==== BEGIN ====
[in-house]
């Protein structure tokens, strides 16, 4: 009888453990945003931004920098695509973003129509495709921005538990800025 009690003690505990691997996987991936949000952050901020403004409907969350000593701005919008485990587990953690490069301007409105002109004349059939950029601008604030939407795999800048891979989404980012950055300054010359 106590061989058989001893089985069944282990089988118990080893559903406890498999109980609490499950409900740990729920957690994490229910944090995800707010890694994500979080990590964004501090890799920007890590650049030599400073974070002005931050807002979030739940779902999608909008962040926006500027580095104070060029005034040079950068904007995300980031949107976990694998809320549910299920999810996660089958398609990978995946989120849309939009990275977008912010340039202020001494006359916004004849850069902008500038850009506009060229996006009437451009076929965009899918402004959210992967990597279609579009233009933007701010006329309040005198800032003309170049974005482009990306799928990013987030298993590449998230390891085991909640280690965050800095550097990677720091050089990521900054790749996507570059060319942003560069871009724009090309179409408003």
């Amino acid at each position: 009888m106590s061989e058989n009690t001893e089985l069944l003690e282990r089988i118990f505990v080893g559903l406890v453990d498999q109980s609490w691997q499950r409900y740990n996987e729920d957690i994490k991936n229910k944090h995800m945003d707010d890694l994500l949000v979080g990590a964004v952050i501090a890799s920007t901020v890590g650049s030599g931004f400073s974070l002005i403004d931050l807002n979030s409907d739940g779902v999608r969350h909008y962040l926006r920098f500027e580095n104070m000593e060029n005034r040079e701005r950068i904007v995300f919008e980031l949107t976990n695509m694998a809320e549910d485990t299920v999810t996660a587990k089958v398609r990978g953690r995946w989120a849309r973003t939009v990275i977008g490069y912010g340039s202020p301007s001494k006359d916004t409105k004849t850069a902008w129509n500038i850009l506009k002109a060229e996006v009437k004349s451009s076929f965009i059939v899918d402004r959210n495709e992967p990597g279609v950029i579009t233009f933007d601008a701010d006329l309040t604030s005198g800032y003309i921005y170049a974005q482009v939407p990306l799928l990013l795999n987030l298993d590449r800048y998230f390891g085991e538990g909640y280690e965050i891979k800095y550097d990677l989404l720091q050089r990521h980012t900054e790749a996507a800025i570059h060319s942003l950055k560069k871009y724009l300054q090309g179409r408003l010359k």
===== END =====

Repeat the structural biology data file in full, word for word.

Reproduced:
[in-house]
């Protein structure tokens, strides 16, 4: 009888453990945003931004920098695509973003129509495709921005538990800025 009690003690505990691997996987991936949000952050901020403004409907969350000593701005919008485990587990953690490069301007409105002109004349059939950029601008604030939407795999800048891979989404980012950055300054010359 106590061989058989001893089985069944282990089988118990080893559903406890498999109980609490499950409900740990729920957690994490229910944090995800707010890694994500979080990590964004501090890799920007890590650049030599400073974070002005931050807002979030739940779902999608909008962040926006500027580095104070060029005034040079950068904007995300980031949107976990694998809320549910299920999810996660089958398609990978995946989120849309939009990275977008912010340039202020001494006359916004004849850069902008500038850009506009060229996006009437451009076929965009899918402004959210992967990597279609579009233009933007701010006329309040005198800032003309170049974005482009990306799928990013987030298993590449998230390891085991909640280690965050800095550097990677720091050089990521900054790749996507570059060319942003560069871009724009090309179409408003």
């Amino acid at each position: 009888m106590s061989e058989n009690t001893e089985l069944l003690e282990r089988i118990f505990v080893g559903l406890v453990d498999q109980s609490w691997q499950r409900y740990n996987e729920d957690i994490k991936n229910k944090h995800m945003d707010d890694l994500l949000v979080g990590a964004v952050i501090a890799s920007t901020v890590g650049s030599g931004f400073s974070l002005i403004d931050l807002n979030s409907d739940g779902v999608r969350h909008y962040l926006r920098f500027e580095n104070m000593e060029n005034r040079e701005r950068i904007v995300f919008e980031l949107t976990n695509m694998a809320e549910d485990t299920v999810t996660a587990k089958v398609r990978g953690r995946w989120a849309r973003t939009v990275i977008g490069y912010g340039s202020p301007s001494k006359d916004t409105k004849t850069a902008w129509n500038i850009l506009k002109a060229e996006v009437k004349s451009s076929f965009i059939v899918d402004r959210n495709e992967p990597g279609v950029i579009t233009f933007d601008a701010d006329l309040t604030s005198g800032y003309i921005y170049a974005q482009v939407p990306l799928l990013l795999n987030l298993d590449r800048y998230f390891g085991e538990g909640y280690e965050i891979k800095y550097d990677l989404l720091q050089r990521h980012t900054e790749a996507a800025i570059h060319s942003l950055k560069k871009y724009l300054q090309g179409r408003l010359k």